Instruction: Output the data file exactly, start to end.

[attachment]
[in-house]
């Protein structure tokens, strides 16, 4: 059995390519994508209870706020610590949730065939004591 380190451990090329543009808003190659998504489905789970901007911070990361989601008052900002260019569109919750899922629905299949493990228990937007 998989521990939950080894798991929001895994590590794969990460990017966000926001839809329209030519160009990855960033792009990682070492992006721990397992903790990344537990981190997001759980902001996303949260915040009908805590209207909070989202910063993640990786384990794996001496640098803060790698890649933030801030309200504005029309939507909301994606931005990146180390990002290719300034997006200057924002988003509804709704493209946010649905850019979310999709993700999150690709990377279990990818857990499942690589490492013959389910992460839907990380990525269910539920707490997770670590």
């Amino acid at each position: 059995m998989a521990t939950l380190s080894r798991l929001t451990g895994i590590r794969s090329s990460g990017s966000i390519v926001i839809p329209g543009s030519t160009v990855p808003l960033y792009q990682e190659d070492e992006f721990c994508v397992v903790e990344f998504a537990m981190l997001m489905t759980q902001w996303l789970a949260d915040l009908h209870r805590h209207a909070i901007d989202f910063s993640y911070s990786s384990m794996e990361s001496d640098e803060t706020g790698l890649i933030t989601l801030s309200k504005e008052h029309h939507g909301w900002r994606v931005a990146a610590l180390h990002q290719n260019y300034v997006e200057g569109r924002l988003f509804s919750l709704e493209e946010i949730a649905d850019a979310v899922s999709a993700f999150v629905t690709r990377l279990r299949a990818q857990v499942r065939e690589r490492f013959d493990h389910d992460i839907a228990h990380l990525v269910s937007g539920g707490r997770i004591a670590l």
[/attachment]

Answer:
[in-house]
């Protein structure tokens, strides 16, 4: 059995390519994508209870706020610590949730065939004591 380190451990090329543009808003190659998504489905789970901007911070990361989601008052900002260019569109919750899922629905299949493990228990937007 998989521990939950080894798991929001895994590590794969990460990017966000926001839809329209030519160009990855960033792009990682070492992006721990397992903790990344537990981190997001759980902001996303949260915040009908805590209207909070989202910063993640990786384990794996001496640098803060790698890649933030801030309200504005029309939507909301994606931005990146180390990002290719300034997006200057924002988003509804709704493209946010649905850019979310999709993700999150690709990377279990990818857990499942690589490492013959389910992460839907990380990525269910539920707490997770670590």
């Amino acid at each position: 059995m998989a521990t939950l380190s080894r798991l929001t451990g895994i590590r794969s090329s990460g990017s966000i390519v926001i839809p329209g543009s030519t160009v990855p808003l960033y792009q990682e190659d070492e992006f721990c994508v397992v903790e990344f998504a537990m981190l997001m489905t759980q902001w996303l789970a949260d915040l009908h209870r805590h209207a909070i901007d989202f910063s993640y911070s990786s384990m794996e990361s001496d640098e803060t706020g790698l890649i933030t989601l801030s309200k504005e008052h029309h939507g909301w900002r994606v931005a990146a610590l180390h990002q290719n260019y300034v997006e200057g569109r924002l988003f509804s919750l709704e493209e946010i949730a649905d850019a979310v899922s999709a993700f999150v629905t690709r990377l279990r299949a990818q857990v499942r065939e690589r490492f013959d493990h389910d992460i839907a228990h990380l990525v269910s937007g539920g707490r997770i004591a670590l």